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Supervisors' Committee Questions CIP

More than $540 million in capital projects will be considered for the next five years, as presented Monday at the Finance and Government Services Committee.

The proposed Capital Improvements Program (CIP) for Fiscal Years (FY) 2004-08 includes several school and county construction and renovation projects. The school system's portion of the CIP, which is proposed at $376.8 million, provides for nine school renovation projects and 11 new school buildings, including eight elementary schools, one middle school and two high schools. The county's portion of the CIP is $163.2 million, or 30.2 percent, and the schools' is 69.8 percent.

"I have a significant problem with the schools' portion of the CIP," said Charles Harris (D-Broad Run).

James Burton (I-Mercer), committee chairman, agreed. "There are things in there that are questionable," he said. "They put in $71 million worth of new projects in FY-04 we never heard of before. ... If we fund it, that's another 2 cents on the [property] tax."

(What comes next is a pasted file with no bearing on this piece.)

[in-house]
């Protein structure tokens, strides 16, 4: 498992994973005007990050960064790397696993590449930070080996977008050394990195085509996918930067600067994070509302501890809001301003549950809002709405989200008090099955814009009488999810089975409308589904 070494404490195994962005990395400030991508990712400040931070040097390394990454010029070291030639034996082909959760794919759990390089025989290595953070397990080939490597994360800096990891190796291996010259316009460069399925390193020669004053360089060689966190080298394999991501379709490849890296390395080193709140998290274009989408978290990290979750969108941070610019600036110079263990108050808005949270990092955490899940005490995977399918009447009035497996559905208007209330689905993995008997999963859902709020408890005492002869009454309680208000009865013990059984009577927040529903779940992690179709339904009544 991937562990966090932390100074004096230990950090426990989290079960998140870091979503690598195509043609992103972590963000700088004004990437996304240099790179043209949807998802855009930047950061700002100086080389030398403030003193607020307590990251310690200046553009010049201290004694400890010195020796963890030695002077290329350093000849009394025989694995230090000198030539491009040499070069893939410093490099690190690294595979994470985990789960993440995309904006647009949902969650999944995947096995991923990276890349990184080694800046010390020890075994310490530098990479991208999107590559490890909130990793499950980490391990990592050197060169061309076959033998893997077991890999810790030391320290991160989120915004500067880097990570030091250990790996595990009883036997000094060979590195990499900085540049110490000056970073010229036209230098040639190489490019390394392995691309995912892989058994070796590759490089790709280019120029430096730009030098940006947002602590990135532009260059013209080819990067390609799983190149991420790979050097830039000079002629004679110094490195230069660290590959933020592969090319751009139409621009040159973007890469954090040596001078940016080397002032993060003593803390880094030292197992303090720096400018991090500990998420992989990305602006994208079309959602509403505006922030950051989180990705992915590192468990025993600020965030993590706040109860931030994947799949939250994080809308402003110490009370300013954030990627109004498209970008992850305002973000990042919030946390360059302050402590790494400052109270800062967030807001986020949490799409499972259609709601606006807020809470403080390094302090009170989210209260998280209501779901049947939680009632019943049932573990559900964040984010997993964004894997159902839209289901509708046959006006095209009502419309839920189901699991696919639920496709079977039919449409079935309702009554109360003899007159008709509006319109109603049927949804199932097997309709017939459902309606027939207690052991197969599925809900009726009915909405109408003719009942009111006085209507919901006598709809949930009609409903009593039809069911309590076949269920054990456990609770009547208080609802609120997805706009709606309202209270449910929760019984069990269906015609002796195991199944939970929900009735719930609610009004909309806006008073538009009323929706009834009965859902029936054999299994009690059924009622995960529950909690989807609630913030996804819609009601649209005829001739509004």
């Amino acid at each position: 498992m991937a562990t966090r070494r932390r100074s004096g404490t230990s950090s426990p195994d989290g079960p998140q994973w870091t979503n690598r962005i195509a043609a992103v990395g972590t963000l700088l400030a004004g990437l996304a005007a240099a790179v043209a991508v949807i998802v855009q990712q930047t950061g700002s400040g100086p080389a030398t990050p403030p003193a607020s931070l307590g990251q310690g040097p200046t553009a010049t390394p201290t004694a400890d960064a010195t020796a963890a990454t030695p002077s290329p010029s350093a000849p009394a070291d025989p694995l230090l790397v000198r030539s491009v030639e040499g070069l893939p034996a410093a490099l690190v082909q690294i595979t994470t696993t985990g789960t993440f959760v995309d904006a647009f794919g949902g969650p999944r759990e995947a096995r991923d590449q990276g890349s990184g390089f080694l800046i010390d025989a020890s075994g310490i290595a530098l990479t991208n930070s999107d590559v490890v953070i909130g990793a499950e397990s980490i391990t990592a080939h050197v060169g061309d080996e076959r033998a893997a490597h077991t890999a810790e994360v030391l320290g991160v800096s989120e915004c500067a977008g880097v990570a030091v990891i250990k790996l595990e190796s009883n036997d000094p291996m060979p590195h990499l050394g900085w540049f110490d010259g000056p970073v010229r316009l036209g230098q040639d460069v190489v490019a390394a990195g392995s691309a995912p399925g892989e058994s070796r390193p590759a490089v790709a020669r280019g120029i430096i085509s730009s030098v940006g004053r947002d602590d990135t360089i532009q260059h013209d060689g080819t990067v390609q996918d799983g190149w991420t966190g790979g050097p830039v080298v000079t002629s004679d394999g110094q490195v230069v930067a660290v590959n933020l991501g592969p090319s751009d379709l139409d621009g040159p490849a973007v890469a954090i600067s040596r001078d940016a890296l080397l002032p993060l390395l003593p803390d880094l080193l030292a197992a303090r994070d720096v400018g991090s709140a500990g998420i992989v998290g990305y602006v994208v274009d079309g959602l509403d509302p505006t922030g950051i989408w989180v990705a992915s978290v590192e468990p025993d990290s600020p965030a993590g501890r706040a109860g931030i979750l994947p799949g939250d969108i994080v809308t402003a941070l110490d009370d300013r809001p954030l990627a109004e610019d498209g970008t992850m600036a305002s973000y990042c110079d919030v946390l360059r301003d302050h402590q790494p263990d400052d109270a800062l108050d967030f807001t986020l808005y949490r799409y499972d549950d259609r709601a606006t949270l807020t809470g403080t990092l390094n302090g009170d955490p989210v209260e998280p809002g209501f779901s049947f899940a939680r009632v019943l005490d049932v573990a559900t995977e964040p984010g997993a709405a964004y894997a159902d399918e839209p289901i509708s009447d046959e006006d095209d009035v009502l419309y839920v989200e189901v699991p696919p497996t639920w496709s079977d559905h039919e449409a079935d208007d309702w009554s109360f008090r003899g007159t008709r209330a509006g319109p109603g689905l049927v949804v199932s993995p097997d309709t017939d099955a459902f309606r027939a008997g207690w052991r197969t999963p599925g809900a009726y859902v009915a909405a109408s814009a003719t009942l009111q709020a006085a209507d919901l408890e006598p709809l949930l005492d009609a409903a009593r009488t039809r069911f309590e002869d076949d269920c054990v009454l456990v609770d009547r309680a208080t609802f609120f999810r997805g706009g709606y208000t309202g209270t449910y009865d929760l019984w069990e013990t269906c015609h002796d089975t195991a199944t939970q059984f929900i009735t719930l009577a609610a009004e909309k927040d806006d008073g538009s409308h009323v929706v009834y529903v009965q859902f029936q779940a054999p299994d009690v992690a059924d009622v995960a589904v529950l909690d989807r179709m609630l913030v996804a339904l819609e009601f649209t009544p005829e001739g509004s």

The CIP proposes 17 school projects with eight slated in FY-04, along with another 35 county projects with 11 of the projects the same year. The projects proposed for the November 2003 referendum include:

* Construction of two elementary schools to serve the Belmont and Leesburg areas at a cost of $27.3 million, an amount that is included in County Administrator Kirby Bowers' proposed $1.105 tax rate.

* Renovations to four middle schools and to Loudoun County High School, ball field lighting at the high schools and updates to the HVAC system at Hillsboro Elementary School, a cost of $50.5 million included in the maximum $1.16 tax rate, the rate advertised to the public.

* Arcola, Loudoun Valley and Sterling Annex community center renovations, a cost of $10.1 million included in the proposed tax rate.

IN OTHER BUSINESS, the committee:

* Forwarded the finished Fire and Rescue System Service Plan to the Fire-Rescue Commission for review and comment. The commission acts in an advisory role to the county's combined career and volunteer fire and rescue system. In October 2000, the supervisors hired EMSSTAR Group to develop a 20-year plan for fire and rescue services. The plan outlines the resources the system will need during the next five years and sets criteria for staffing new and existing stations.

The commission has until the end of the month to review and comment on the CIP portion of the plan. Burton said the commission and the county do not have to accept everything in the plan.